• Actually, it is rapidly becoming "Just use SDL" - from the FAQ []:

    Q: Does SDL support 3D acceleration?

    A: Yes, as of version 1.1.0, SDL has full support for the OpenGL API.

    Given that it also has support for joysticks, sound, video playback, CD playback, and a host of other things - there isn't much reason to use anything else. Plus, there are a ton of libraries and such that use SDL as the underlying base, allowing you that much more freedom and flexibility...

    Worldcom [] - Generation Duh!
  • Unfortunately, no - but I imagine you already knew that - but doesn't ALSA emulate OSS - so that calls to OSS would go through ALSA anyhow? Not as good as the real thing, admittedly...

    Worldcom [] - Generation Duh!
  • Hmmm - seems like there may be OpenAL support though? I know very little about all of this. I suppose that if it doesn't, you could just use ALSA directly for the audio backend, and SDL for everything else...

    Worldcom [] - Generation Duh!
  • by cr0sh ( 43134 ) on Thursday July 19, 2001 @09:49AM (#74933) Homepage
    One of my next projects is going to involve SDL and possibly OpenGL - and never having touched either, I went to the SDL site first. Great info! I had one of the demo programs (load a bmp) up and going in a few minutes. Once I get my SuSE box back in shape (updated it last night to 7.2 from 6.3, and I am having some issues that need ironing out - like, oh, 3D Acceleration) - I plan to try modding that demo (my C is rustier than a 50 year old nail), and going from there.

    I saw the NeHe tutorials - those have to be the BEST 3D tutorials I have EVER laid eyes on - covers everything - I dare say you could damn near create a damn good 3D game using that site.

    There are a ton of places to find code for gaming - you outlined the best of them - hats off to you!

    Worldcom [] - Generation Duh!
  • At the risk of a flame war: Want good tools? Try:
    • The Nirvana Editor []
      It may not be an MDI (multi document interface) like Visual C++, but then I like being able to pop up a xxgdb window and have three scrolling xterms of ouput from gcc's last runs rather than tabbing through a tiny window. Got better syntax highlighting too.
    • Don't foget EMACS []
      If you can't do it in EMACS, it probably can't be done (or is waiting for the Lisp to be written.)
    • One acronym - CVS []
      As professional who has worked on real program (i.e. real-time embeded OSes for cirtical system with more than a Megabyte of Z80 ASSEMBLER code in some files) I cannot begin to attest to the superiority of CVS (or even RCS []) over Microsoft's $600 SourceSafe product for managing (or mangling) project documents.
    • Bugzilla []
      Decent bug tracking tools are hard to come by and this one has withstood the test of time (and the mozilla codebase). I don't know of anything equivalent shipped by Microsoft (or specifically for their OS).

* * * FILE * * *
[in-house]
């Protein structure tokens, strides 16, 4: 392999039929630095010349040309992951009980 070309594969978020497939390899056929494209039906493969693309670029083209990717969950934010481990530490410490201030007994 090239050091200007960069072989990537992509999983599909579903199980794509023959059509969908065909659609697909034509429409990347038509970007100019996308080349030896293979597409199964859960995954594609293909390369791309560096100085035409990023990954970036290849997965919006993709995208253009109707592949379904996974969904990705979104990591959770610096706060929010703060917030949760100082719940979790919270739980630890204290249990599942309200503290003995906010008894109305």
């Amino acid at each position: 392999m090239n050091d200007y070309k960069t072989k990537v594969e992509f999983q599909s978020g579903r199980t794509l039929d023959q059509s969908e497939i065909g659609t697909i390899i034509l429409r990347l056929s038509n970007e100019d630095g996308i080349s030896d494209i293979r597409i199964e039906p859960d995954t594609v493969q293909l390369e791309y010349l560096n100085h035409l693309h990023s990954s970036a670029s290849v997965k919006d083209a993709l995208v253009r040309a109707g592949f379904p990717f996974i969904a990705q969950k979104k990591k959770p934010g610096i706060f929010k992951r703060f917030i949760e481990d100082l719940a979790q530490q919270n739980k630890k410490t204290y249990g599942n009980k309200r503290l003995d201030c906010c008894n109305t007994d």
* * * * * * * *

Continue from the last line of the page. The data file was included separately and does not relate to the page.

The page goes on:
• It's been mentioned already, but OpenGL [] works just as well on most Linux boxes as it does on MS Windows. I've written applets and games (for a University graphics class actually) that compile and run under both Windows and Linux.
    Don't complain about Linux tools just because you have to LOOK FOR THEM [] rather than sit around and have them shoved in your face []. Between a decent editor, code revision/control, bug tracking, decent uptime of a sever grade OS, ANSI complient compilers [], at least one SDK, I may still want to buy a keyboard from Microsoft but I don't have to buy Microsoft tools software to develop games for Windows [] or for Linux.
  • anyone with deltron in their sig is automatically cool

  • Hmm... I understand where you are coming from in terms of the Windows gaming market, but I strongly disagree with your assessment of Windows as a development environment. The only reason I use Windows at all is to support the bloody Microsoft Office document formats for communications. All of the work I do of any meaning is through X.

    "Windows tools crush linux, period. Anybody who disagrees hasn't used Visual C++". Whew - I'll let that one stand on its own. I know I'm not the only professional developer who has developed on more than one platform who does NOT prefer use of a coercive, proprietary IDE.

    In my view, Linux is not yet mature enough in the eyes of corporate America as a whole as a deployment platform. Businesses are still willing to pay the premium to Sun, HP, IBM, etc. for a commercially supported flavor of Unix from a trusted vendor. As a desktop platform for Unix developers, though, Linux serves at least as well as Windows can.
  • These books should not try to cover *EVERY* input/output liibrary one could use for programming! This causes the book to be more of an overview. Pick one and stick with it!
  • by agshekeloh ( 67349 ) on Thursday July 19, 2001 @06:20AM (#74938) Homepage
    As an occasional reviewer myself: Reviewing a book fairly is a lot of work. When reviewing a book, you're usually expected to make certain minimal allowances for it. "Am I really the target audience for this book?" "What if I wasn't an expert in this field?" And so on.